The Man Born to Be King
The Man Born to Be King is a radio drama based on the life of Jesus, produced and broadcast by the BBC during the Second World War. It is a play cycle consisting of twelve plays depicting specific periods in Jesus' life, from the events surrounding his birth to his death and resurrection. It was first broadcast by the BBC Home Service on Sunday evenings, beginning on 21 December 1941, with new episodes broadcast at 4-week intervals, ending on 18 October 1942. The series was written by novelist and dramatist Dorothy L. Sayers, and produced by Val Gielgud, with Robert Speaight as Jesus.
The twelve plays in the cycle are:
- Kings in Judea
- The King's Herald
- A Certain Nobleman
- The Heirs to the Kingdom
- The Bread of Heaven
- The Feast of Tabernacles
- The Light and the Life
- Royal Progress
- The King's Supper
- The Princes of This World
- King of Sorrows
- The King Comes to His Own
The project aroused a storm of controversy, even before it was broadcast. Objections arose to the very idea—atheists complained of Christian propaganda, while devout Christians declared that the BBC would be committing blasphemy by allowing the Christ to be impersonated by a human actor—and also to Sayers' approach to the material. Sayers, who felt that the inherent drama of the Gospel story had become muffled by familiarity and a general failure to think of its characters as real people, was determined to give the plays dramatic immediacy, featuring realistic, identifiable characters with human emotions, motivations, and speech-patterns. The decision to have the characters speak in contemporary colloquial English was, by itself, the cause of much disquiet among those more accustomed to Jesus and his followers using the polished and formal words of the King James Bible.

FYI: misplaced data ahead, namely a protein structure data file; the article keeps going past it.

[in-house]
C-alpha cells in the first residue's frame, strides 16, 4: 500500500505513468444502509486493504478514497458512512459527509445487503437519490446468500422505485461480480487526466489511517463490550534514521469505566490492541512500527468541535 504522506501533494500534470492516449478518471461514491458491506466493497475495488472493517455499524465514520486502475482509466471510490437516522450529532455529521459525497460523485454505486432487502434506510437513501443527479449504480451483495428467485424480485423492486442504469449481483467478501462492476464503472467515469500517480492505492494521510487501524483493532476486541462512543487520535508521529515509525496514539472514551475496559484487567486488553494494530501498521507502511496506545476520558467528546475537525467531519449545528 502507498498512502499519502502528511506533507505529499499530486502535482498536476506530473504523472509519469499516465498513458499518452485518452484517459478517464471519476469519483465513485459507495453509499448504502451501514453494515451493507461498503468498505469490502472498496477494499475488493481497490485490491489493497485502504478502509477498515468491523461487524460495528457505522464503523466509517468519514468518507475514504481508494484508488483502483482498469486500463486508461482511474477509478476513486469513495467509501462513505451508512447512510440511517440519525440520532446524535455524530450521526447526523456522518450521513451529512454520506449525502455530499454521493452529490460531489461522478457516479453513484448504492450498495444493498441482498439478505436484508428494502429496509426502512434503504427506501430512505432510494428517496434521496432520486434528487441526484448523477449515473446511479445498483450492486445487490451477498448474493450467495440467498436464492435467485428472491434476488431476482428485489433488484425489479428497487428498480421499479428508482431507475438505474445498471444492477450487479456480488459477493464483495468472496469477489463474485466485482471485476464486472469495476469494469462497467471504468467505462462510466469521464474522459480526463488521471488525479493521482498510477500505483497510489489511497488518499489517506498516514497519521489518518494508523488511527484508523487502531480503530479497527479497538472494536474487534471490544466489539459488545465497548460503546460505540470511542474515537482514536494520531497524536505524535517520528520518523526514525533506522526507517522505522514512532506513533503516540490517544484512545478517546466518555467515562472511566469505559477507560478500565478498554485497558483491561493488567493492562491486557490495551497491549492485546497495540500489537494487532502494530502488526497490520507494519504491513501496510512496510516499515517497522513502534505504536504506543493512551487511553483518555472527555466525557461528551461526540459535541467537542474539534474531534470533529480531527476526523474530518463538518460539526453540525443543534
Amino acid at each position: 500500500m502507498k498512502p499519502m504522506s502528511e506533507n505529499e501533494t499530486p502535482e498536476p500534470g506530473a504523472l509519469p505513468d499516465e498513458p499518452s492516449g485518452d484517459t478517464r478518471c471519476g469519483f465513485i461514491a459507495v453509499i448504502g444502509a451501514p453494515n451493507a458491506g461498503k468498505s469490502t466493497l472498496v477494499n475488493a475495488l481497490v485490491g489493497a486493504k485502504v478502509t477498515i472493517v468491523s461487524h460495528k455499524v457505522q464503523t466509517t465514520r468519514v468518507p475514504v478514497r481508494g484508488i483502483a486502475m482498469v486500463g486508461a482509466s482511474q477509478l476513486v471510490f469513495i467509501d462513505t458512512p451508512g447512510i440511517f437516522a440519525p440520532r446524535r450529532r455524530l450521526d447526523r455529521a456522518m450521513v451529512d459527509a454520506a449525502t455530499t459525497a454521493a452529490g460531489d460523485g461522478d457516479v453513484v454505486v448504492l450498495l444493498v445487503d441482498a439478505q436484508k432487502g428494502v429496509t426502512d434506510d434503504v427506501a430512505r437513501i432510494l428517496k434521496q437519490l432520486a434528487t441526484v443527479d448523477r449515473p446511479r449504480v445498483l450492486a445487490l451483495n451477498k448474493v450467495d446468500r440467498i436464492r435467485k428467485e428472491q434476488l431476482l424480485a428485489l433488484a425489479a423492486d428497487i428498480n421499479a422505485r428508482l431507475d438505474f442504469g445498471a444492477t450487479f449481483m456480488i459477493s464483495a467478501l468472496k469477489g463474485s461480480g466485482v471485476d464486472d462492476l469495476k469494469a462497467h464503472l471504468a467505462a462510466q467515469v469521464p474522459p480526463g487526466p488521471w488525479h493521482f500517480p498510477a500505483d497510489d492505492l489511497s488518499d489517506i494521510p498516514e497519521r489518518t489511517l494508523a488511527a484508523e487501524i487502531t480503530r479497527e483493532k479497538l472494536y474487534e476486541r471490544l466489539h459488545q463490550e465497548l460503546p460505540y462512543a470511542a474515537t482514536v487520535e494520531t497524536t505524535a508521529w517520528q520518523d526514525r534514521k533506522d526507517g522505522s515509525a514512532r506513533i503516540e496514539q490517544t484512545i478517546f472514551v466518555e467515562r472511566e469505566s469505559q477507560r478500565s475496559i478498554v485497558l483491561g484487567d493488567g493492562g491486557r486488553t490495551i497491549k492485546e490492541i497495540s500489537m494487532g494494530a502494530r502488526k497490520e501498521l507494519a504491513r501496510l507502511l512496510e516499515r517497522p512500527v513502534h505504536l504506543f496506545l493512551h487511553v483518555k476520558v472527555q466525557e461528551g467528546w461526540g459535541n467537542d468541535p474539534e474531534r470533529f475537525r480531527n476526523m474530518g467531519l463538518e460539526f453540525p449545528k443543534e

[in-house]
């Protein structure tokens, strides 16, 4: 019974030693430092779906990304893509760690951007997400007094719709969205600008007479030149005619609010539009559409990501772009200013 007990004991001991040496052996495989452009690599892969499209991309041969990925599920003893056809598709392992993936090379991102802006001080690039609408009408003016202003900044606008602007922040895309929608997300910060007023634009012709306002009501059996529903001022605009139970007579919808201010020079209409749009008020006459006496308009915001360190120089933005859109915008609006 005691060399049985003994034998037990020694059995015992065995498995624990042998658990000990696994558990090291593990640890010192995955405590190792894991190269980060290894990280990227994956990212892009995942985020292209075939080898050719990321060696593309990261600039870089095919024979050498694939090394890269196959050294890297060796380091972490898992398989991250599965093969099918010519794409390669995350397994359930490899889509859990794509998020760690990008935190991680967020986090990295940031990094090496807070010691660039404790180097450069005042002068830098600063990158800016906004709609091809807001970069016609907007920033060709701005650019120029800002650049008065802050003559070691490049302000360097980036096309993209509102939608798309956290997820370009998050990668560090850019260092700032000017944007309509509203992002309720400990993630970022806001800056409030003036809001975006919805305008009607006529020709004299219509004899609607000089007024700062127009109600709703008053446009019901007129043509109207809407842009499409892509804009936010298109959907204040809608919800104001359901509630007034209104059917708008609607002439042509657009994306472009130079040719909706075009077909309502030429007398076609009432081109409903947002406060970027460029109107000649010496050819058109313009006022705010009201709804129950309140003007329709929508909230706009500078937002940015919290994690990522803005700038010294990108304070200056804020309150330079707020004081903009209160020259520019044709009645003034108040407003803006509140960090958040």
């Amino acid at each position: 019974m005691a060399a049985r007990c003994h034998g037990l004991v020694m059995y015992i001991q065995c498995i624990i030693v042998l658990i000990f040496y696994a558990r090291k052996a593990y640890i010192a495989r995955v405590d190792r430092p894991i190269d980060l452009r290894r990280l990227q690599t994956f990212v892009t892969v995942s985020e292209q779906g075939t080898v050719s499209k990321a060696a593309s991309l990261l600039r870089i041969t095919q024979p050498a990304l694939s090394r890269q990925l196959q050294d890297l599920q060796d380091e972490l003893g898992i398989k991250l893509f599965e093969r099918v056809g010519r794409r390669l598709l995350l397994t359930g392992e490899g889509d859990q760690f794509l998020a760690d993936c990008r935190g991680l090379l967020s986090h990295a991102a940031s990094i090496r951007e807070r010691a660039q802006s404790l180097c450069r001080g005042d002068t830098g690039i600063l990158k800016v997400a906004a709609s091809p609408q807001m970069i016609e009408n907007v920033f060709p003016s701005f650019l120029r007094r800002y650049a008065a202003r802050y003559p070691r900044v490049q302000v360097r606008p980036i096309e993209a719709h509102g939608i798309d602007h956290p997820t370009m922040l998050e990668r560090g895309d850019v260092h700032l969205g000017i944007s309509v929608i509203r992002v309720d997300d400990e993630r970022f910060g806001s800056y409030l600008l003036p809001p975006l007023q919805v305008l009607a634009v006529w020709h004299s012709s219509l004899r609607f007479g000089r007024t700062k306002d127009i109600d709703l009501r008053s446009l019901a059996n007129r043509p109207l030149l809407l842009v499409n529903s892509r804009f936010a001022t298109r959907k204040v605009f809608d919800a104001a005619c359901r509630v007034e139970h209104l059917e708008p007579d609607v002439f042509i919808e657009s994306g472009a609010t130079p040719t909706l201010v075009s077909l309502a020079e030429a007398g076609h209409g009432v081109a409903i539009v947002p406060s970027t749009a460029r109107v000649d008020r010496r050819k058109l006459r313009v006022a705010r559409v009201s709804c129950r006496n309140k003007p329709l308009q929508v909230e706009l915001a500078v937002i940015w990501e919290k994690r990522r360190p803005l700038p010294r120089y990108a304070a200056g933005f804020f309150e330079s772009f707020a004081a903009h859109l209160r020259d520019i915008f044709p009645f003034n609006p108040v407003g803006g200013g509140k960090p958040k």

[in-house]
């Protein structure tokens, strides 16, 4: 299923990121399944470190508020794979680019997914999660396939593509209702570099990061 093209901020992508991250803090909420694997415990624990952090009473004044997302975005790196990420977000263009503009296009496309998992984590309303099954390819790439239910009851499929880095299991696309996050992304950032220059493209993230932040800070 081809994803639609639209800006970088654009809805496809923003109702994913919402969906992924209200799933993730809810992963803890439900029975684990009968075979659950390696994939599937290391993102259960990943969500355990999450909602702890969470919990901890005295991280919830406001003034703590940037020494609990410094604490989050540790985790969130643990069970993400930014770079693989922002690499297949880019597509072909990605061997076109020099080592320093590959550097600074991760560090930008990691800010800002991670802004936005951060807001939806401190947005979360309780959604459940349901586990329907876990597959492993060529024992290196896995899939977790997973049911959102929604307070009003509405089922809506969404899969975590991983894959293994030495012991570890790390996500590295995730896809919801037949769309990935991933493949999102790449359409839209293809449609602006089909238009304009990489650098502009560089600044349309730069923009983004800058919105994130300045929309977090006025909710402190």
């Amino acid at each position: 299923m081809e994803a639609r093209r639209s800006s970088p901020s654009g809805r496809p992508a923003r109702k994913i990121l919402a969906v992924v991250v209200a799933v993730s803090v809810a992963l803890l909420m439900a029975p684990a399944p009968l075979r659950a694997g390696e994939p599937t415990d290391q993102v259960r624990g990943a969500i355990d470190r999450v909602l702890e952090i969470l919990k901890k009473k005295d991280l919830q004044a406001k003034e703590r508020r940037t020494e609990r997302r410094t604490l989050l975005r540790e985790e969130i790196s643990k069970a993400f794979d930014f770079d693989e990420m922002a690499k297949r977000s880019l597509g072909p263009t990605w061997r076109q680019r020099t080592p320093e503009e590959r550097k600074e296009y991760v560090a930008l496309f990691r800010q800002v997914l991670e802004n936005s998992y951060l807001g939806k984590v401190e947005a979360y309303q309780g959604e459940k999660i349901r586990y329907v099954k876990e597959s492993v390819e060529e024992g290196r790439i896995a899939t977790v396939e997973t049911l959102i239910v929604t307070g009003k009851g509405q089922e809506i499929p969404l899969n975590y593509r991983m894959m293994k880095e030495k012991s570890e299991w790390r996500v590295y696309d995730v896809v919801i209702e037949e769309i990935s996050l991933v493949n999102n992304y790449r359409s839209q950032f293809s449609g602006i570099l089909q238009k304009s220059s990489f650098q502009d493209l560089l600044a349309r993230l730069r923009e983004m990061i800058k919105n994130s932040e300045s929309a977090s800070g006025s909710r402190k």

In the event, although it continued to be criticised by conservative Christians—one group going so far as to proclaim the fall of Singapore in February 1942 to be a sign of God's displeasure with the series—The Man Born to Be King was generally considered a great success, both as drama and as biblical representation. The public reaction to the series is described in the foreword to the play scripts, first published in 1943, accompanied by a commentary by the author illuminating her attitude to the work and the reasoning behind particular aspects of her dramatisation. There have been many subsequent issues and editions.
In April 1944 Episodes 8, 9, 10, 11 and 12 were repeated as a Crucifixion/Resurrection sequence for Easter Week. Again Gielgud produced and Speaight was Jesus, but they were done afresh - for instance, Deryck Guyler played the disciple Andrew which he had not before.
Four other full versions were made by the BBC:
- Directed by Noel Iliff 1947–48, with Raf de la Torre as Jesus
- Directed by Peter Watts 23 December 1951, with Deryck Guyler as Jesus
- Directed by William Glen-Doepel 17 February 1965, with Tom Fleming as Jesus
- Directed by Raymond Raikes World Service 1967, first aired domestically 19 January 1975
The last version was the first in stereo. It starred John Westbrook as Jesus, Gabriel Woolf, Denys Blakelock, Denise Bryer, Trevor Martin, Norman Shelley and Robert Eddison. This version was repeated from 6–21 December 2007 on BBC 7, after Christmas in 2008–2009 and from 18 April – 3 May 2011 on BBC7's replacement, BBC Radio 4 Extra.
The Raymond Raikes production reduced the episodes from one hour to forty-five minutes, and condensed the casts in various ways—for instance by making The Evangelist, the narrator figure, the same voice as John the disciple (an identification strongly supported by the text of the fifth play).
Heron Carvic, originally suggested by the writer, played Caiaphas in every version of the cycle (as well as in the broadcast of Sayers' Lichfield Passion in 1947). Alan Wheatley played Judas in all but the 1965 production. Similarly John Laurie played his original parts of Gestas in four of the productions, and John the Baptist in three. Many other castings overlapped — Raf de la Torre, a regular in Sayers' religious plays, was Jesus in the first full revival, and then had small parts in both of the 1960s productions.
No copies of the original version are held by the BBC, although recordings do exist elsewhere—only "King of Sorrows" from the original broadcast is completely missing. The 1951/2 version is held on vinyl at the British Library.